There is a partial heel counter with a flexible top half. The GuideRails act both as guiders and sidewalls that help keep the foot feeling very centered on the platform which I was pleased with.


Andrea: The Brooks Launch 10 has the potential to work well for easy miles and workouts, but the geometry of the shoe did not match up with the shape of my foot and my running mechanics. The sole is moderately flexible due to the multiple flex grooves in the midfoot and forefoot, and it felt like the shoe was flexing excessively when I made initial contact at the lateral midfoot. The flexible sole, early forefoot rocker, and 10mm drop made it feel like the heel got in the way at initial contact and that I had to work harder to progress to push off. It wasn't a painful shoe to run in, but I did feel like the shoe was getting the in the way of my preferred movement pathway. It does feel light on foot and I could see it being a great workout shoe if it works well with your mechanics. I only tested it on easy runs because I was concerned about increased discomfort at my 5th MTP if I picked up the pace. The extensive rubber outsole provides excellent grip in wet conditions and I would expect above average durability of the outsole. The relatively low stack midsole may end up being the limiting factor in the longevity of the shoe. 

Matt (Launch GTS 10): The Brooks Launch GTS 10 is a simple riding lightweight mild stability training shoe. The midsole is full-length DNA cushioning, which provides a protective and slightly firmer ride. The weight is on the lighter side which combined with the relatively lighter ride make it easy to pick up the pace for uptempo efforts and some workouts. This is not a shoe I personally would use for racing but those needing a little stability for longer distances and wanting a simple ride may find it suitable for that (the Hyperion GTS will do better for racing and faster efforts). While it can pick up the pace for things like fartleks and uptempo runs, it feels most comfortable as a workhorse for daily training. Unlike the Hyperion GTS which feels far better at faster efforts, this shoe locks in and does a great job of getting out of your way so you can enjoy your run. There is a heel bevel, albeit a centered one that transitions decently. The forefoot has flex grooves that have a little stiffness that breaks into a fairly smooth ride after 10-15 miles.

The outsole is the best part as it is quite durable and grips really well. I have 30 miles on my pair with almost no wear on the outsole. These do best on road but can certainly handle mild trail without much problem. The grip is great on road and adds to the ability to tolerate a variety of paces, which is a true sign of a lightweight trainer. 

Bach (Launch GTS 10): Set it and forget it. The Launch GTS 10's ride is very simple outside of the mild stability which helps gently keep you centered both in the shoe and in forward motion. The shoe's insole labels the Launch GTS as SPEED but I really found this to just be a solid everyday training shoe. The slab of DNA cushioning feels pretty light underfoot and provides a middle of the road ride that also gives you some solid ground feel without being too harsh. There is a bit of mild flexibility in the forefoot, but stiffens towards the rear. The heel can occasionally feel just a touch stiff and clunky as Matt would put it when it comes to longer efforts, but nothing that is a deal breaker. I found the shoe great for easy everyday miles and would be more than comfortable logging hundreds of training miles in without any complaint.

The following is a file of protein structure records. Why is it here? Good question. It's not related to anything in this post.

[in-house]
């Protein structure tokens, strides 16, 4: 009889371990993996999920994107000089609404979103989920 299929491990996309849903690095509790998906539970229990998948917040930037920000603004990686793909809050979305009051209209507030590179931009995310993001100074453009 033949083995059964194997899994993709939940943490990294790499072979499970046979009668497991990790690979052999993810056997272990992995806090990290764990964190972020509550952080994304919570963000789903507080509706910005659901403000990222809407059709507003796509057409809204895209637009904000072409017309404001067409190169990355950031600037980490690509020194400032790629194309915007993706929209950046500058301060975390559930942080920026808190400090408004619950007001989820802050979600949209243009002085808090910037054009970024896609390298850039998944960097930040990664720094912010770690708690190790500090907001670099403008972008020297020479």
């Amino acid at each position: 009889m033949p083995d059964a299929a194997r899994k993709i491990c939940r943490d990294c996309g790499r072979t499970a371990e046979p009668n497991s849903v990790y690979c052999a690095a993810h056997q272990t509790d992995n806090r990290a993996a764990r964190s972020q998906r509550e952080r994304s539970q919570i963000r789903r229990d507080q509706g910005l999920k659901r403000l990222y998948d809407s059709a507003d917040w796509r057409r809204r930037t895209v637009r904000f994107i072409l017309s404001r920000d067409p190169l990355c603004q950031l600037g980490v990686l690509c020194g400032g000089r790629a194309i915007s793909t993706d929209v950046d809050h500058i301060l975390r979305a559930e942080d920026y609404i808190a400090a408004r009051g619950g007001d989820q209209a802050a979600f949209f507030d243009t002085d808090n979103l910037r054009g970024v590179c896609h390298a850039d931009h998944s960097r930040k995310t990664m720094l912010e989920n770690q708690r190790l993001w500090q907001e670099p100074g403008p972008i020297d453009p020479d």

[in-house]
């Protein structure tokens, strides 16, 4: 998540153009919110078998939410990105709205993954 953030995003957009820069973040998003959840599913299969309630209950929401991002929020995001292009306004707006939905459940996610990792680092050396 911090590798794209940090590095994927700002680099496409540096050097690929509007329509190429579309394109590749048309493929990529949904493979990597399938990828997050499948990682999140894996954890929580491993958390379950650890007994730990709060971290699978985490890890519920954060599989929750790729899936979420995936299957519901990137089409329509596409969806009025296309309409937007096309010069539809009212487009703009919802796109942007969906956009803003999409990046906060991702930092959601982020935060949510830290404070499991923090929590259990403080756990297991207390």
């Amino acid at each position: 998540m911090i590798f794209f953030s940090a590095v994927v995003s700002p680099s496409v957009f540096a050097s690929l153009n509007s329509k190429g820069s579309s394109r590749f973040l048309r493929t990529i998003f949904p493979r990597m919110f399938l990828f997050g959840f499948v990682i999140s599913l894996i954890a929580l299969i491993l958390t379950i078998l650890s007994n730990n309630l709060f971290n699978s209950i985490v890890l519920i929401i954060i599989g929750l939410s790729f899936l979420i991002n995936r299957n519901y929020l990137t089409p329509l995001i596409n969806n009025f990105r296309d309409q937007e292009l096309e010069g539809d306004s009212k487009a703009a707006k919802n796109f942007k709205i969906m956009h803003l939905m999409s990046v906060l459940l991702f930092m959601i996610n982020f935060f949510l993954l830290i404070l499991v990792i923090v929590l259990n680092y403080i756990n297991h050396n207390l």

It can pick up the pace as well being so light, but after running in various Hyperions there is definitely a big difference that sets those and the Launch apart for faster runs. If you do want a single trainer though, this one will cover more ground in terms of versatility. I would not take this shoe for a big workout, but for something like a 10k to half marathon, as a slower runner who just wants to finish, this is a shoe I wouldn't hesitate to grab and just enjoy the day. Unlike the Hyperion GTS, this shoe lets me lock in my regular running pace much easier, which is why I would take it over that for most days and consider grabbing the Hyperion GTS for a hard workout or short distance race.

The outsole is decently sticky and gest the job done, providing good rubber coverage in the high traffic areas.

The shoe additionally has been a reliable walking shoe for me and great for running errands and being on my feet all day. If you prefer a lower stack shoe that is a little less standout than say a max cushion trainer, this could be a good option - if they add some more neutral colorways!!


Andrea: The Brooks Launch 10 is a neutral shoe with minimal stability elements. Runners with significant stability needs should check out the Launch GTS 10, which has Brooks' GuideRail technology. The flexible sole and low stack height may place greater demands on the foot and ankle. The motion-sparing effects of the early forefoot rocker on the 1st MTP joint are somewhat muted by the flexibility in the forefoot. There is some sole flaring in the rearfoot and forefoot, but the midfoot narrows significantly, reducing stability in that region. The Hyperion Max, with its wider platform and more balanced rocker geometry, may be a better stable neutral option for runners who find the Launch a little too neutral.

Matt (Launch GTS 10): Mild guidance/stability is the name of the game for the Launch GTS 10. The medial and lateral GuideRails are integrated extremely well with the midsole. They were not in my face like the Adrenaline and became more noticeable as I fatigued. They do provide solid mild stability/guidance in the heel and midfoot without stiffening the ride. The forefoot features some mild stability thanks to more rubber connection medial compared to lateral. This provides a bit more lateral stability, creating slight lateral bias at the forefoot. This worked extremely well for someone like myself who needs some stability throughout the length of the shoe. The midfoot does narrow slightly compared to the rest of the shoe, making this a more stable shoe at the heel and forefoot. However, the guidance is present throughout the length of the Launch GTS 10, making it a true mild stability shoe.